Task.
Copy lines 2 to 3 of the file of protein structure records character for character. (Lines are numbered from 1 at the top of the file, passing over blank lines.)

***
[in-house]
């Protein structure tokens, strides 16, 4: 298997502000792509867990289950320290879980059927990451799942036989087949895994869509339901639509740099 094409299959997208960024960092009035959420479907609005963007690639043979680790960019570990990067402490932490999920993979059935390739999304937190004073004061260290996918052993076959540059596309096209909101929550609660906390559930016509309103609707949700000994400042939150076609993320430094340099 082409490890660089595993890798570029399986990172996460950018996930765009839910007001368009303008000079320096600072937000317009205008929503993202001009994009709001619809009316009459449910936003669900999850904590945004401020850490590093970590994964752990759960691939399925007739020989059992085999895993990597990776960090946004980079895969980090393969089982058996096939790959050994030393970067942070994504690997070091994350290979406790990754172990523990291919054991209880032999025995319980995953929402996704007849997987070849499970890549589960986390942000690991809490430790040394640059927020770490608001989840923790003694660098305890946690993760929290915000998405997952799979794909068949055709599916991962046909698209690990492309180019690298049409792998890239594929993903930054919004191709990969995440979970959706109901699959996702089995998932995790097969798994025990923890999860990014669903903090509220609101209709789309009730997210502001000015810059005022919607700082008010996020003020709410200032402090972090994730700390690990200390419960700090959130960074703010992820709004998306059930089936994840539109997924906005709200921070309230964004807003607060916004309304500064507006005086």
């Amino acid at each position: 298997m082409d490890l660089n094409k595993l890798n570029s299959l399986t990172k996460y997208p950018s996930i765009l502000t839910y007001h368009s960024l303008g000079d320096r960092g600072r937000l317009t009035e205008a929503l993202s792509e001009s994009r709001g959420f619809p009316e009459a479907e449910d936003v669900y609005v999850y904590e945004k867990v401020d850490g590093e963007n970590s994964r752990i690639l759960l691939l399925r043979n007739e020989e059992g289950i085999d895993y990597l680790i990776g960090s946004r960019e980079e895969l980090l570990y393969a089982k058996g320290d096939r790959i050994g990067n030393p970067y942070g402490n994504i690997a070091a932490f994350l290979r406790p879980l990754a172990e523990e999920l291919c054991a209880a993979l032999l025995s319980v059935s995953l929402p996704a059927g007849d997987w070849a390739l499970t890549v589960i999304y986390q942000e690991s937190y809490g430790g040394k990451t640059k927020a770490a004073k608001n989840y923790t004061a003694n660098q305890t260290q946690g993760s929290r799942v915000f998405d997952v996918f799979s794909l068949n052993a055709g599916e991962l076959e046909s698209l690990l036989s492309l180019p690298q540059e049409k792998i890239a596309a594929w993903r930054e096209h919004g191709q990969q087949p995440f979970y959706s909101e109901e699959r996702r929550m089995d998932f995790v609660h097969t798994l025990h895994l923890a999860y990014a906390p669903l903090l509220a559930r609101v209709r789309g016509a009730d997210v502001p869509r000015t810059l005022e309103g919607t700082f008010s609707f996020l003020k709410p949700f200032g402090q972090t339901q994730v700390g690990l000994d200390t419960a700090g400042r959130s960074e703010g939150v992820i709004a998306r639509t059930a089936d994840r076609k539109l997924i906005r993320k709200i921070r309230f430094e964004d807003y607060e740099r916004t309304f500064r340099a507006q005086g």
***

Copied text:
């Protein structure tokens, strides 16, 4: 298997502000792509867990289950320290879980059927990451799942036989087949895994869509339901639509740099 094409299959997208960024960092009035959420479907609005963007690639043979680790960019570990990067402490932490999920993979059935390739999304937190004073004061260290996918052993076959540059596309096209909101929550609660906390559930016509309103609707949700000994400042939150076609993320430094340099 082409490890660089595993890798570029399986990172996460950018996930765009839910007001368009303008000079320096600072937000317009205008929503993202001009994009709001619809009316009459449910936003669900999850904590945004401020850490590093970590994964752990759960691939399925007739020989059992085999895993990597990776960090946004980079895969980090393969089982058996096939790959050994030393970067942070994504690997070091994350290979406790990754172990523990291919054991209880032999025995319980995953929402996704007849997987070849499970890549589960986390942000690991809490430790040394640059927020770490608001989840923790003694660098305890946690993760929290915000998405997952799979794909068949055709599916991962046909698209690990492309180019690298049409792998890239594929993903930054919004191709990969995440979970959706109901699959996702089995998932995790097969798994025990923890999860990014669903903090509220609101209709789309009730997210502001000015810059005022919607700082008010996020003020709410200032402090972090994730700390690990200390419960700090959130960074703010992820709004998306059930089936994840539109997924906005709200921070309230964004807003607060916004309304500064507006005086």
């Amino acid at each position: 298997m082409d490890l660089n094409k595993l890798n570029s299959l399986t990172k996460y997208p950018s996930i765009l502000t839910y007001h368009s960024l303008g000079d320096r960092g600072r937000l317009t009035e205008a929503l993202s792509e001009s994009r709001g959420f619809p009316e009459a479907e449910d936003v669900y609005v999850y904590e945004k867990v401020d850490g590093e963007n970590s994964r752990i690639l759960l691939l399925r043979n007739e020989e059992g289950i085999d895993y990597l680790i990776g960090s946004r960019e980079e895969l980090l570990y393969a089982k058996g320290d096939r790959i050994g990067n030393p970067y942070g402490n994504i690997a070091a932490f994350l290979r406790p879980l990754a172990e523990e999920l291919c054991a209880a993979l032999l025995s319980v059935s995953l929402p996704a059927g007849d997987w070849a390739l499970t890549v589960i999304y986390q942000e690991s937190y809490g430790g040394k990451t640059k927020a770490a004073k608001n989840y923790t004061a003694n660098q305890t260290q946690g993760s929290r799942v915000f998405d997952v996918f799979s794909l068949n052993a055709g599916e991962l076959e046909s698209l690990l036989s492309l180019p690298q540059e049409k792998i890239a596309a594929w993903r930054e096209h919004g191709q990969q087949p995440f979970y959706s909101e109901e699959r996702r929550m089995d998932f995790v609660h097969t798994l025990h895994l923890a999860y990014a906390p669903l903090l509220a559930r609101v209709r789309g016509a009730d997210v502001p869509r000015t810059l005022e309103g919607t700082f008010s609707f996020l003020k709410p949700f200032g402090q972090t339901q994730v700390g690990l000994d200390t419960a700090g400042r959130s960074e703010g939150v992820i709004a998306r639509t059930a089936d994840r076609k539109l997924i906005r993320k709200i921070r309230f430094e964004d807003y607060e740099r916004t309304f500064r340099a507006q005086g």